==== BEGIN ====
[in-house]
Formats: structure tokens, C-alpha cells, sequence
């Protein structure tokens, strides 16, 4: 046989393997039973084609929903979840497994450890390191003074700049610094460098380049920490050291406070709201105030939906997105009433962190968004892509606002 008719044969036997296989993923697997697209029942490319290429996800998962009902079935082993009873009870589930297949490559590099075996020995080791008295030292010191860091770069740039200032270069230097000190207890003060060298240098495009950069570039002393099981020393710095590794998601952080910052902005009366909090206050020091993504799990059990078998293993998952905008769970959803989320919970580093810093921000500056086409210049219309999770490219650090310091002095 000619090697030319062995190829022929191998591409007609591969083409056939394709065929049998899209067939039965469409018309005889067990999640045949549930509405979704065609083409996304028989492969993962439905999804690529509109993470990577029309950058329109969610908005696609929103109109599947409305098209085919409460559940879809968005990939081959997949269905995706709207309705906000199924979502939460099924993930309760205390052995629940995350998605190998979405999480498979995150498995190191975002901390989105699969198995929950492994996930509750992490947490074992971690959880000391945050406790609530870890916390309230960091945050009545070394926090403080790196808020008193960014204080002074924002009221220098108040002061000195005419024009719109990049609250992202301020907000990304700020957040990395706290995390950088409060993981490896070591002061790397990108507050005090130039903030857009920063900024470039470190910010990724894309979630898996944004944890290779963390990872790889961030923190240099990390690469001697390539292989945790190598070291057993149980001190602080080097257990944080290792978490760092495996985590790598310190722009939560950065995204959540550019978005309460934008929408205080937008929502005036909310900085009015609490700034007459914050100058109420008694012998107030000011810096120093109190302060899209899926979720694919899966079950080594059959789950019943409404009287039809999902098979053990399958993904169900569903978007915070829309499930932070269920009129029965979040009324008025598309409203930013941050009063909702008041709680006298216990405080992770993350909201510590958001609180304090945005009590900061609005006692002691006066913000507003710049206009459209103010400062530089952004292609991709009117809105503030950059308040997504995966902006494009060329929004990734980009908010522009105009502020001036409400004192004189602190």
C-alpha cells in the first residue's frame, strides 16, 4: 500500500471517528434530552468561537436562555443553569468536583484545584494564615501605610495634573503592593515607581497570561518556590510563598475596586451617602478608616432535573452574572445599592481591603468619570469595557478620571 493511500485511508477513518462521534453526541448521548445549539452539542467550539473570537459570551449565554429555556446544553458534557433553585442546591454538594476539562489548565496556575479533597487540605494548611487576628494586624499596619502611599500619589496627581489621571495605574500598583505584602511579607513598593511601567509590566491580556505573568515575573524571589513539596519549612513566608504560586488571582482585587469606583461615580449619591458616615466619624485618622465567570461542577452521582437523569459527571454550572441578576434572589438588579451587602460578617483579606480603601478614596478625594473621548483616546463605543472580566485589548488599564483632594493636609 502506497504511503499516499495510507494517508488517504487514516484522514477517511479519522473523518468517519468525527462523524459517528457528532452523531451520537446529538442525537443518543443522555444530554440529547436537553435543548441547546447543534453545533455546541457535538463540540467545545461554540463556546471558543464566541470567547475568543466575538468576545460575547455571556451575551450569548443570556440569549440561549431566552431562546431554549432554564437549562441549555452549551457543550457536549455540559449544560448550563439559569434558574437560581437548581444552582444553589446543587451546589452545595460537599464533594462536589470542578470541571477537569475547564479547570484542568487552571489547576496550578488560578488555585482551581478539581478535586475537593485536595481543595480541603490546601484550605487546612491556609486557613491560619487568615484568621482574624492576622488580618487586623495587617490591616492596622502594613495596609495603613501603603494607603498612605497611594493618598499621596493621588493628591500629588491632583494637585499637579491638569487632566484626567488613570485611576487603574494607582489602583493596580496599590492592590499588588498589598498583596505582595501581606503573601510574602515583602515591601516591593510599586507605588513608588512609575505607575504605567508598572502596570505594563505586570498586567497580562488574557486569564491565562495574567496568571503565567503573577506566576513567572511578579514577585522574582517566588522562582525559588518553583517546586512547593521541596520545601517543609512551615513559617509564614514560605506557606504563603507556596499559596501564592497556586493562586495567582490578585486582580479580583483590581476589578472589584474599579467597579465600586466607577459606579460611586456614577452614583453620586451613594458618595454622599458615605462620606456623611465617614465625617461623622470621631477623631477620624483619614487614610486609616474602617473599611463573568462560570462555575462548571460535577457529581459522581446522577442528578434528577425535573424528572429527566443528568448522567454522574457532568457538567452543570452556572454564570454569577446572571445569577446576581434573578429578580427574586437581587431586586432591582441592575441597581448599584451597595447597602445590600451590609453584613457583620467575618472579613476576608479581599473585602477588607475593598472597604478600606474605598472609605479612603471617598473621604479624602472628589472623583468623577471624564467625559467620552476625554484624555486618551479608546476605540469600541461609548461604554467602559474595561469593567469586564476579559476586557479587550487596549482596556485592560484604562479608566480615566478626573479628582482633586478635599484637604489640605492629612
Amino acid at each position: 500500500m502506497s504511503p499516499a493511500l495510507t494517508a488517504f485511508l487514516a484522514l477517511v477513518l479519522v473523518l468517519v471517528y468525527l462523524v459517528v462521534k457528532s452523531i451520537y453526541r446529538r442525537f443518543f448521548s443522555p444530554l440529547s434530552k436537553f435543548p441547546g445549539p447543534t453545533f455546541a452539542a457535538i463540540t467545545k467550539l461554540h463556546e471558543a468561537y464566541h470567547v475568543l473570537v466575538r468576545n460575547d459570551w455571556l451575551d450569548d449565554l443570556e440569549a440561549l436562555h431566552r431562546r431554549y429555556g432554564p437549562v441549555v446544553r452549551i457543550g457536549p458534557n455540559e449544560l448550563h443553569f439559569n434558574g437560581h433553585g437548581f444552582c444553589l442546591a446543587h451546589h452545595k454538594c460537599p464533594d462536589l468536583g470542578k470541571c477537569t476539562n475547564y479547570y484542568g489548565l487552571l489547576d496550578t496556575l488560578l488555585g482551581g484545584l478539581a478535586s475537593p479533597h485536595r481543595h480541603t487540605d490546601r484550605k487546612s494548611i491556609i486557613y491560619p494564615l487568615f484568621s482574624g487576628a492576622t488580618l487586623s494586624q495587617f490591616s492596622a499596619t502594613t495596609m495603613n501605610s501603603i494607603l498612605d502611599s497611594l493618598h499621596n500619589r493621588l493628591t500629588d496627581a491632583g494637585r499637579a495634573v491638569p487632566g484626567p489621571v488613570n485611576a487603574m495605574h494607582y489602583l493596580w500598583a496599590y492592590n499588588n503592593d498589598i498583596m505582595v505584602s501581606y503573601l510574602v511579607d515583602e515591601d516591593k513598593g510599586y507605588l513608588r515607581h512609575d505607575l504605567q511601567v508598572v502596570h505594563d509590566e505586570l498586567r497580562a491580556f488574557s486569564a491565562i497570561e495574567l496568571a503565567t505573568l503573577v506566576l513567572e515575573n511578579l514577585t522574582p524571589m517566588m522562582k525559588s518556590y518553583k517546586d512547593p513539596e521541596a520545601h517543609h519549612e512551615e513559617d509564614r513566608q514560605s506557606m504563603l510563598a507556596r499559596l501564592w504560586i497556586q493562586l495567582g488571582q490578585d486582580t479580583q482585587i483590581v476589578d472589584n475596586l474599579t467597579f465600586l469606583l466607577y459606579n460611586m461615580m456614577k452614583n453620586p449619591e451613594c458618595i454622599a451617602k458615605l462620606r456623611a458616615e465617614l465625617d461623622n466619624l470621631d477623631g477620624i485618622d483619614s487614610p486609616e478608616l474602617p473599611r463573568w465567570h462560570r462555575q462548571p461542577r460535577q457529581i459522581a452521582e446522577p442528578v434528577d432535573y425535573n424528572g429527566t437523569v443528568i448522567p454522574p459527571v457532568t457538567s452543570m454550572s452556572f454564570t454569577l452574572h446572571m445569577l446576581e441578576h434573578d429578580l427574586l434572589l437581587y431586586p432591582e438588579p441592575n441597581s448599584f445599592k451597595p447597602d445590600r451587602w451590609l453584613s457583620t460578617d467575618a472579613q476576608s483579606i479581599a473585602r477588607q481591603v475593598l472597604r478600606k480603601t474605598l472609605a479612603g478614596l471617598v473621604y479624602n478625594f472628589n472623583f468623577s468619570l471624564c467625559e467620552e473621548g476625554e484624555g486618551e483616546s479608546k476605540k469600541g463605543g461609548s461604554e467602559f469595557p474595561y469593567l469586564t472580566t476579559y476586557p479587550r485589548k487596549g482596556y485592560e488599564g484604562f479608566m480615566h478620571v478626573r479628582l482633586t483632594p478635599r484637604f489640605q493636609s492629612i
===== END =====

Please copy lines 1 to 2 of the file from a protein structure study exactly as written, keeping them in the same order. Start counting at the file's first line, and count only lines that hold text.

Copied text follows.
[in-house]
Formats: structure tokens, C-alpha cells, sequence